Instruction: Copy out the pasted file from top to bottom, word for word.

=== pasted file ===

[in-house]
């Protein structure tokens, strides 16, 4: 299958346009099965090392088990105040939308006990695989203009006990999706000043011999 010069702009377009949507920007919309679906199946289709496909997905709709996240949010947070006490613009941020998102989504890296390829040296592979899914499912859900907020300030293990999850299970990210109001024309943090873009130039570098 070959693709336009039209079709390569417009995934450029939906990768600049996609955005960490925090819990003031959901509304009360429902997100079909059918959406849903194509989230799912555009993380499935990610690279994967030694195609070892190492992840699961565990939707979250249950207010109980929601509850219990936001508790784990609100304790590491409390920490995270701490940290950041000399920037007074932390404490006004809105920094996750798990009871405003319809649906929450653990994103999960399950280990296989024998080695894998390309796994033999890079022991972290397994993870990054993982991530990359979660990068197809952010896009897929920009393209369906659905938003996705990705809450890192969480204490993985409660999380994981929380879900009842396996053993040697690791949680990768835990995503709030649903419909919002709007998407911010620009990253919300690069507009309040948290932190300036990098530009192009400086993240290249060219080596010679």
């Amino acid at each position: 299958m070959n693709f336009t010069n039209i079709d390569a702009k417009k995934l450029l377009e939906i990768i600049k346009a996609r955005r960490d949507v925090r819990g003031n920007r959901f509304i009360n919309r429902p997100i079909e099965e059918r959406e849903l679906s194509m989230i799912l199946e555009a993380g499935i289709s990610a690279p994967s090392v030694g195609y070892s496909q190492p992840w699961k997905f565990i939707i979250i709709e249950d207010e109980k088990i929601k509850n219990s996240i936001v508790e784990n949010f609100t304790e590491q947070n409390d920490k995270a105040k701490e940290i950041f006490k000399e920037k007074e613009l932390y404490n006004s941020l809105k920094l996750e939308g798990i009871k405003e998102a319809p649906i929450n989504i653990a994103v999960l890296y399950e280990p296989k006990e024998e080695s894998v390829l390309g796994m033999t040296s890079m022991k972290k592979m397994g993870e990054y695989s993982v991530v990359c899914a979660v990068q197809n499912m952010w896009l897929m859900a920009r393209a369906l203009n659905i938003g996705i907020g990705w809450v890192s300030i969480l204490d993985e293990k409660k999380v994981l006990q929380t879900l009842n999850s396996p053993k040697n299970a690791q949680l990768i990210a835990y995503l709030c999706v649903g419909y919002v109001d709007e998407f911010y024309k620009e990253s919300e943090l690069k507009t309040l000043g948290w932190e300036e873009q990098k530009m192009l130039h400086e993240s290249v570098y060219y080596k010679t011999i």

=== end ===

[in-house]
């Protein structure tokens, strides 16, 4: 299958346009099965090392088990105040939308006990695989203009006990999706000043011999 010069702009377009949507920007919309679906199946289709496909997905709709996240949010947070006490613009941020998102989504890296390829040296592979899914499912859900907020300030293990999850299970990210109001024309943090873009130039570098 070959693709336009039209079709390569417009995934450029939906990768600049996609955005960490925090819990003031959901509304009360429902997100079909059918959406849903194509989230799912555009993380499935990610690279994967030694195609070892190492992840699961565990939707979250249950207010109980929601509850219990936001508790784990609100304790590491409390920490995270701490940290950041000399920037007074932390404490006004809105920094996750798990009871405003319809649906929450653990994103999960399950280990296989024998080695894998390309796994033999890079022991972290397994993870990054993982991530990359979660990068197809952010896009897929920009393209369906659905938003996705990705809450890192969480204490993985409660999380994981929380879900009842396996053993040697690791949680990768835990995503709030649903419909919002709007998407911010620009990253919300690069507009309040948290932190300036990098530009192009400086993240290249060219080596010679």
């Amino acid at each position: 299958m070959n693709f336009t010069n039209i079709d390569a702009k417009k995934l450029l377009e939906i990768i600049k346009a996609r955005r960490d949507v925090r819990g003031n920007r959901f509304i009360n919309r429902p997100i079909e099965e059918r959406e849903l679906s194509m989230i799912l199946e555009a993380g499935i289709s990610a690279p994967s090392v030694g195609y070892s496909q190492p992840w699961k997905f565990i939707i979250i709709e249950d207010e109980k088990i929601k509850n219990s996240i936001v508790e784990n949010f609100t304790e590491q947070n409390d920490k995270a105040k701490e940290i950041f006490k000399e920037k007074e613009l932390y404490n006004s941020l809105k920094l996750e939308g798990i009871k405003e998102a319809p649906i929450n989504i653990a994103v999960l890296y399950e280990p296989k006990e024998e080695s894998v390829l390309g796994m033999t040296s890079m022991k972290k592979m397994g993870e990054y695989s993982v991530v990359c899914a979660v990068q197809n499912m952010w896009l897929m859900a920009r393209a369906l203009n659905i938003g996705i907020g990705w809450v890192s300030i969480l204490d993985e293990k409660k999380v994981l006990q929380t879900l009842n999850s396996p053993k040697n299970a690791q949680l990768i990210a835990y995503l709030c999706v649903g419909y919002v109001d709007e998407f911010y024309k620009e990253s919300e943090l690069k507009t309040l000043g948290w932190e300036e873009q990098k530009m192009l130039h400086e993240s290249v570098y060219y080596k010679t011999i």